The Relevant C’s

Rick CoyneMember Engagement, Private Club Marketing Ideas, Recruitment, RetentionLeave a Comment

Community, Culture, Creativity & Communications

Over the past two decades, PCMA has continued to research and cultivate sustainable membership solutions.  In 2013, they introduced Club 360, a diagnostic process to enhance the club’s relevance and market share.  In 2014, they followed in that same path introducing success stories where every department began to engage in redefining its role in driving membership growth, retention, increased usage and increased satisfaction. Throughout 2015 and 2016, PCMA reinforced the redefinition of the private club as we introduced the relevant C’s.

PCMA Establishes the Relevant C’s

It starts with community. Everyone’s aware that we serve a member community, but few understand that in that service we are sending a clear and resounding message to our second community, the potential member. What a club does and how it does it manifests in perceptions in both communities.  This is critical because in one community you want to retain members and increase usage at the Club.

In the other, you must have an attractiveness in what potential members see you doing that is relevant to their lives. In an increasingly diverse culture we must be interdepartmentally cognizant of differing needs by age, gender, family and time constraints. As nearly all industry experts suggest, the key today is in diverse lifestyle event programming.

One of the key words that we use often is relevancy. While some would argue that when membership sales get difficult its time to discount, PCMA’s view is that the more relevant you become to someone’s lifestyle, the more they are willing to pay. The reverse is also true. If you aren’t providing something relevant, price won’t matter.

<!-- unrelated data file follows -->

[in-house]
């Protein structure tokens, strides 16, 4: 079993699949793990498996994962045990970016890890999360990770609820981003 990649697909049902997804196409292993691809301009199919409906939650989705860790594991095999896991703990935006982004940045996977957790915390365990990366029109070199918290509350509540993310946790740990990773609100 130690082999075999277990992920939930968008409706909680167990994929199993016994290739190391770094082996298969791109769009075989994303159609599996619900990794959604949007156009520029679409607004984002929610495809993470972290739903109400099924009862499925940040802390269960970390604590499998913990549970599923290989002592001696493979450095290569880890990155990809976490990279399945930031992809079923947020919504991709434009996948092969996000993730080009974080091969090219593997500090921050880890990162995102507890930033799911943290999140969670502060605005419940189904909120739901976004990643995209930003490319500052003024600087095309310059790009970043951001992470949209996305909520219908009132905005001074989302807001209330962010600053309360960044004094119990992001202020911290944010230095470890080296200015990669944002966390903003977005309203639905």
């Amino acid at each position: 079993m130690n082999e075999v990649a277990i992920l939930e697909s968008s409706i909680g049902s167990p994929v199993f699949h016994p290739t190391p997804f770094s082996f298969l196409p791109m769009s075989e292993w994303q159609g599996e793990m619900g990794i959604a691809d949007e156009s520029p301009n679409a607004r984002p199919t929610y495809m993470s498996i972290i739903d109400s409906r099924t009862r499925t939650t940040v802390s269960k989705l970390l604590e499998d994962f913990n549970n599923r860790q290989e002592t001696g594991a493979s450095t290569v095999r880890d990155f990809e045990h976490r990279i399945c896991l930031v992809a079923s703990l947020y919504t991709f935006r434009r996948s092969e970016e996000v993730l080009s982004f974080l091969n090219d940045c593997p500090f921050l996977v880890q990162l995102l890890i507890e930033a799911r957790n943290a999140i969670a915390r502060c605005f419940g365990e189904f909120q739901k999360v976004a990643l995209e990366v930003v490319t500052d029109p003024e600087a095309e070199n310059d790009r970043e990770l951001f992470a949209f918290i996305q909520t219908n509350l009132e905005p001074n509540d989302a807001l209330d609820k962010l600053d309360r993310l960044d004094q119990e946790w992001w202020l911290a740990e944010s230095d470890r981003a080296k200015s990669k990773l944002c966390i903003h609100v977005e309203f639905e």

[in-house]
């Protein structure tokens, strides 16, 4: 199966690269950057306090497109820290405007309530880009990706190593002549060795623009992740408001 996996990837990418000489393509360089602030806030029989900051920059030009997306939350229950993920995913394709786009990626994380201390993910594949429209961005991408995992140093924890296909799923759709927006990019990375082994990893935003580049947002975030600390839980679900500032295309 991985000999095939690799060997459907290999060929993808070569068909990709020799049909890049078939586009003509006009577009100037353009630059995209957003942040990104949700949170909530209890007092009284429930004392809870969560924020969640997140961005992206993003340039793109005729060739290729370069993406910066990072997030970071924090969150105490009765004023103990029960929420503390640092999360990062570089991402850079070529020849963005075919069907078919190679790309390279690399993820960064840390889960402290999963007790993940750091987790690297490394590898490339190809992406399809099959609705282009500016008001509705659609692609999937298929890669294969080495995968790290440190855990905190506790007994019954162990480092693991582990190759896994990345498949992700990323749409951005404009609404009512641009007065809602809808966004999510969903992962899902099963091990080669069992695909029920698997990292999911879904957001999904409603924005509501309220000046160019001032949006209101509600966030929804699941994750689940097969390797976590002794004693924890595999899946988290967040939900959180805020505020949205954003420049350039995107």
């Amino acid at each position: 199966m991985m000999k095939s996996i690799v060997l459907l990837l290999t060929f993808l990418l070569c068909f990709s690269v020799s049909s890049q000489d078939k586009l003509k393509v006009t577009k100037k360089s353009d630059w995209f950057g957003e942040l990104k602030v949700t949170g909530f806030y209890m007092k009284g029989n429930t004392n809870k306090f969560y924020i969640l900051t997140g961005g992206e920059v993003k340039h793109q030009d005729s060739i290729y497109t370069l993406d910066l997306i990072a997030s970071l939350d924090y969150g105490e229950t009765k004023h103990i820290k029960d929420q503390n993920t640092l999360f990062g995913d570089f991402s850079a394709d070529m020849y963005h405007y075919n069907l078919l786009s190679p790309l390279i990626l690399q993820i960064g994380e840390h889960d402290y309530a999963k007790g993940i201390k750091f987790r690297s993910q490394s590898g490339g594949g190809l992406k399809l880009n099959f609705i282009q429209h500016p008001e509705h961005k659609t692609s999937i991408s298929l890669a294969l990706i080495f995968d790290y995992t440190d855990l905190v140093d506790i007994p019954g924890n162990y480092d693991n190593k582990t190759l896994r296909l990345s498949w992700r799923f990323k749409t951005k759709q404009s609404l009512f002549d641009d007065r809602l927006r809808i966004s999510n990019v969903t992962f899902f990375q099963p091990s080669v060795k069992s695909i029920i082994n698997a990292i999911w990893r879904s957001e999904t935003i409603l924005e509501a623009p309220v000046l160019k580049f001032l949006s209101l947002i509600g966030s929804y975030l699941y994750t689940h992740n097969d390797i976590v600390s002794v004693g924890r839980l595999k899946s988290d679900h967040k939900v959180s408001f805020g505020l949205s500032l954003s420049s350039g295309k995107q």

So, you come next to creativity. This can be a little tricky in that you should be creative across all the cultural concerns, age, gender, family and time. The way PCMA recommends to prepare attractive and well-attended events is to ask the members. The next time you do a survey make sure and qualify each response on the basis of age, gender and family make-up. Instead of doing a survey that gives you a composite response, have the responses cross-tabulated to see how the questions are being answered on the basis of age, gender and family make-up. The results will provide you a roadmap toward creative programming across cultural lines.

Another method is to determine the demographics of the new members that have joined over the past several years. Becoming more relevant to this demographic can also be gleaned from a demographically qualified survey. Simply review the responses by the demographic representing your new member growth and you will see what they are looking for as well. You just need to ask the right questions.

Nothing can happen without a culture of service. Men and women who are dedicated to getting your members engaged in dynamic lifestyle event programming. The next evolution is not necessarily about huge capital expenditures, but it is about allocating the people resources to develop and implement the events and programming that members want and need.

Finally, there is communication. As stated in the beginning, you are already communicating but you just didn’t realize how potent your message really was.  Realizing that today’s consumer is different than past generations is a great starting point in developing your brand message. Determining the things most important to both of your communities is key. One size clearly does not fit all in today’s world.  Branding is somewhat of an art but start with a consciousness that suggests everything you are and do will become part of your brand perception. If you want to be branded as more children friendly, determine what that might look like to your younger family members. Again, you have to ask the questions.

The obvious conclusion in today’s market is that you can’t remain stoically loyal to practices that may no longer carry the day, but instead must redefine your Club in the path of the market that it serves, both internally and externally. Like agronomy and food service, marketing is a science. It is also your bottom line.

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